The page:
Soar­ing rice prices dulling Duterte’s lus­tre in Philip­pines

Bangkok Post - - NEWS MAKER - AURORA ALMENDRAL

>> Through con­tro­versy af­ter con­tro­versy, Pres­i­dent Ro­drigo Duterte of the Philip­pines has al­ways been able to count on his ap­peal among the na­tion’s poor. But soar­ing prices for sta­ples like rice are start­ing to alien­ate that vi­tal base of sup­port.

Dur­ing his pres­i­dency, Mr Duterte has of­ten clashed with cher­ished in­sti­tu­tions like the Ro­man Catholic Church, made jokes about rape and led a bru­tal war on drugs that has left thou­sands dead. But he now faces deep­en­ing dis­con­tent in an area that par­tic­u­larly af­fects the ur­ban poor: the price of food.

The coun­try’s in­fla­tion rate has hit a nine-year record — 6.7% — af­ter climb­ing for nine con­sec­u­tive months, the Philip­pine Statis­tics Author­ity said last week. That sit­u­a­tion is bad enough that on Tues­day, Mr Duterte or­dered re­stric­tions dropped on the im­por­ta­tion of rice, end­ing a decades-old pro­tec­tion­ist pol­icy ad­min­is­tered by the coun­try’s Na­tional Food Author­ity.

Over the past year, veg­etable prices have gone up nearly 20%, fish prices 12 per­cent and meat prices 7 per­cent. And while global rice prices have been sta­ble, prices in the Philip­pines have been as high as dou­ble the im­port price.

“Five hun­dred pe­sos feels like one peso now,” said Lil­ian Gomez, 52, for whom it doesn’t take long th­ese days to hit her bud­get limit at the Agora mar­ket in Manila. “All the prices have gone up since Duterte be­came pres­i­dent.”

She said she had not bought fresh meat or fish in two months, and she rem­i­nisced about cook­ing dishes whose in­gre­di­ents she could no longer af­ford: ba­nana blos­soms stewed in co­conut milk, eg­g­plant with shrimp paste, spicy taro leaves. To stretch the rice she buys for her fam­ily of three, she plumps it into por­ridge.

Char­ac­ter­is­ti­cally, Mr Duterte re­sponded to the higher prices first with threats. Pub­licly, he be­gan sug­gest­ing that there was a con­spir­acy among rice deal­ers. He la­belled them as car­tels, hoard­ers and smug­glers, telling them to “stop mess­ing with the peo­ple.”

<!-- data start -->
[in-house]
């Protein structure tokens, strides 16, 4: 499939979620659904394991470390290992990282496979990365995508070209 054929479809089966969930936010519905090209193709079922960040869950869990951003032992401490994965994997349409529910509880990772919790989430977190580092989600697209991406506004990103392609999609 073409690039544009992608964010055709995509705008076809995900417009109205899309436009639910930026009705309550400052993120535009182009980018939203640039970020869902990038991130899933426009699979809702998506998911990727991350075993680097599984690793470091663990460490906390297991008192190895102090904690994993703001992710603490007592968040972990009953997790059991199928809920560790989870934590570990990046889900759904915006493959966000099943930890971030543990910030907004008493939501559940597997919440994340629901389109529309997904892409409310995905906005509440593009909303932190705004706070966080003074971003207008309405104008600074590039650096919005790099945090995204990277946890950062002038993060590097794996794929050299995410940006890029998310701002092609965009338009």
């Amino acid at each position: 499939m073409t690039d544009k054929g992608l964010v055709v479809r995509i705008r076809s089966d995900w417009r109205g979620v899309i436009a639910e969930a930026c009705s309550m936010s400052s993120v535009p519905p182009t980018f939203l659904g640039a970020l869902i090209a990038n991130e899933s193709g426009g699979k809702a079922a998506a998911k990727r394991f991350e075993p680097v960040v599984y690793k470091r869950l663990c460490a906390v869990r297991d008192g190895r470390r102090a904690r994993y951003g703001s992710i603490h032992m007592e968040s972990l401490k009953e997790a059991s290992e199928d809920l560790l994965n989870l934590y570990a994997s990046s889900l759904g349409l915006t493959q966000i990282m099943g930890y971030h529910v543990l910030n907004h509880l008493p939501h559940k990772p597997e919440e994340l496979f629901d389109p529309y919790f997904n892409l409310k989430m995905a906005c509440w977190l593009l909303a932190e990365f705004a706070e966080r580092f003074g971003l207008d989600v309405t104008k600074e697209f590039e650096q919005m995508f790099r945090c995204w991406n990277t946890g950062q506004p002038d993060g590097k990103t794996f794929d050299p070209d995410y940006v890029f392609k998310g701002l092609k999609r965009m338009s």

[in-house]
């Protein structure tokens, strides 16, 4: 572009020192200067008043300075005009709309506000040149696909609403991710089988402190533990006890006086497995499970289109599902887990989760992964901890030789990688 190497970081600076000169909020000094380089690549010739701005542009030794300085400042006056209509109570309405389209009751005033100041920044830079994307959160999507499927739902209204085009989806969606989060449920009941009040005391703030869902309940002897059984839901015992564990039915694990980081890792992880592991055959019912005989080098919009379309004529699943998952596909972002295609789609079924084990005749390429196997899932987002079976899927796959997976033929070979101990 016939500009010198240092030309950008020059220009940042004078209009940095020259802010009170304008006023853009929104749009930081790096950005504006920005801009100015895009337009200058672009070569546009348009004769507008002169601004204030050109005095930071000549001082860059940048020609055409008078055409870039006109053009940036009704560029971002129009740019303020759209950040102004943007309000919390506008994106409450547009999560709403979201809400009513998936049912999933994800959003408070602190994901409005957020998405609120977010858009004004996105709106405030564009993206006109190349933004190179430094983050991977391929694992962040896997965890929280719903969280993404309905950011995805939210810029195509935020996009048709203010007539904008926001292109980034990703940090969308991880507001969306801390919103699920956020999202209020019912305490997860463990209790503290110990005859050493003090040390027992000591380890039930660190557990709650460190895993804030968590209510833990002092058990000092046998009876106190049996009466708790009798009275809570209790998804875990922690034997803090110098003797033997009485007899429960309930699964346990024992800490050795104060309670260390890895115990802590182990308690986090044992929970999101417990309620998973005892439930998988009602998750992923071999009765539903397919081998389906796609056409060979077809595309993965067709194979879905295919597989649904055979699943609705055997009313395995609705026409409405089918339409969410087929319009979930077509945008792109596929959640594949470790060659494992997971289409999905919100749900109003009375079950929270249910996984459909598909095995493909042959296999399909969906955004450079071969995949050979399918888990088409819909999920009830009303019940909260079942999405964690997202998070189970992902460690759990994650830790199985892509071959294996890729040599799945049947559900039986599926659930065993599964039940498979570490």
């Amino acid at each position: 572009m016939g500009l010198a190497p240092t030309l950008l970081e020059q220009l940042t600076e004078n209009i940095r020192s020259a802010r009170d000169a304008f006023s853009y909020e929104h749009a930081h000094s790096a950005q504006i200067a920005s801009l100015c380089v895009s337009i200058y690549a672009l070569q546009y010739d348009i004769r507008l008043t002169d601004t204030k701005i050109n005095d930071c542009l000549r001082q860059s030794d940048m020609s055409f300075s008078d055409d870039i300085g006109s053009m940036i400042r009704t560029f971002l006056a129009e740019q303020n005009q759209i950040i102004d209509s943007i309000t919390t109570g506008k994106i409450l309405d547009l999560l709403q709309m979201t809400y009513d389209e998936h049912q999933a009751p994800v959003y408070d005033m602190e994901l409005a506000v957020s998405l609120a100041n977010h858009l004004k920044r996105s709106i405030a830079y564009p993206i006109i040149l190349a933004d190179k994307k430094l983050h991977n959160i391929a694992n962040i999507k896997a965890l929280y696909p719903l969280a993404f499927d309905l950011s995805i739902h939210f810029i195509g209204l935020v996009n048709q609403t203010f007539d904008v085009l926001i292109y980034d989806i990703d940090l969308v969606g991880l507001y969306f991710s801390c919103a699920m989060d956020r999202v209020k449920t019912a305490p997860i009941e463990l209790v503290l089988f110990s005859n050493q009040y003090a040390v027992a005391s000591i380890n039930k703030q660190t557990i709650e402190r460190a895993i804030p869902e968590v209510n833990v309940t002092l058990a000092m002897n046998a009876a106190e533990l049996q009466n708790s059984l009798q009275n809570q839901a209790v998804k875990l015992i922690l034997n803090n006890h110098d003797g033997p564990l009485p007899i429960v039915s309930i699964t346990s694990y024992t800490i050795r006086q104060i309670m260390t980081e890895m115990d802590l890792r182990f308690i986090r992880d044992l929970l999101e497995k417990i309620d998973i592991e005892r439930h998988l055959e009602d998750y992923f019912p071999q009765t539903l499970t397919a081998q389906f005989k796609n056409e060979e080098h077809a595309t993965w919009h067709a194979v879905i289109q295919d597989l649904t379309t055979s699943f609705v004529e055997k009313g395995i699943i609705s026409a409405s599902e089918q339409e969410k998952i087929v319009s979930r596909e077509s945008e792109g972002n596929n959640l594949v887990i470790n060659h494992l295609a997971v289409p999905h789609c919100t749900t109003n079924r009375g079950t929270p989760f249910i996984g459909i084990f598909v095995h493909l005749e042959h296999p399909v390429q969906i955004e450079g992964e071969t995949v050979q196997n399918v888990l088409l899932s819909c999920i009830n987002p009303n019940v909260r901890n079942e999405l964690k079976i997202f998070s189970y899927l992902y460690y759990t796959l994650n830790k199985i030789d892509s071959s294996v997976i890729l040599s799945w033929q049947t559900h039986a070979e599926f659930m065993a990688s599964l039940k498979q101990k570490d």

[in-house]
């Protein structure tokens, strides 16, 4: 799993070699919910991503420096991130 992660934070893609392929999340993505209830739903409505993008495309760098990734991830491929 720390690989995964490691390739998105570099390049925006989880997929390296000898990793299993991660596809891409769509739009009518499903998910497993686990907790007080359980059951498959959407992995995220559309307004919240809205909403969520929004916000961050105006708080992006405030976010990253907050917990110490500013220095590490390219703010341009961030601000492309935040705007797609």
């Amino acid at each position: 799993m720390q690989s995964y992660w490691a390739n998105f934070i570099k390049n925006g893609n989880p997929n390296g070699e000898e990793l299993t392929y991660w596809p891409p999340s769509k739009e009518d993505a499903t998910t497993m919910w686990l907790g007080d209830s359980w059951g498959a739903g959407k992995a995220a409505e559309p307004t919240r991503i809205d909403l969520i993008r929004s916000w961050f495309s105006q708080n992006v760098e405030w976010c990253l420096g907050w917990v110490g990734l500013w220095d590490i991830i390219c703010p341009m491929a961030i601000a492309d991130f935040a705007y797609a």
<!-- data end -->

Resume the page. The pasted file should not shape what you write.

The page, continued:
“Con­sider your­selves warned,” he said, “or the full power of the state will be upon you.”

Em­manuel Pi­nol, the agri­cul­ture sec­re­tary, backed up Mr Duterte’s threats with high-pro­file raids of rice ware­houses, and an­nounced a bounty of 250,000 pe­sos, or about $4,600, or 150,700 baht, for in­for­ma­tion lead­ing to the ar­rest of rice hoard­ers.

The blame be­gan widen­ing, with Mr Duterte sug­gest­ing that Pres­i­dent Don­ald Trump’s trade war with China was part of the prob­lem — as were drug ad­dicts, who he joked had re­placed their meth habits by eat­ing huge quan­ti­ties of rice, driv­ing up prices.

The ar­rival last month of Ty­phoon Mangkhut de­stroyed about 250,000 tonnes of rice, ac­cord­ing to the agri­cul­ture depart­ment, which did not help.

The Na­tional Food Author­ity ini­ti­ated sev­eral emer­gency im­ports of rice, each time as­sur­ing the pub­lic that the in­ter­ven­tion would drop prices, but it proved too small and too late. Ex­perts say the coun­try’s food agency has be­come paral­ysed by in­fight­ing among Duterte ap­pointees. And his ad­min­is­tra­tion is be­ing widely ac­cused of mis­man­age­ment that has steadily wors­ened in­fla­tion and threat­ened to slow the eco­nomic growth that Mr Duterte has pri­ori­tised.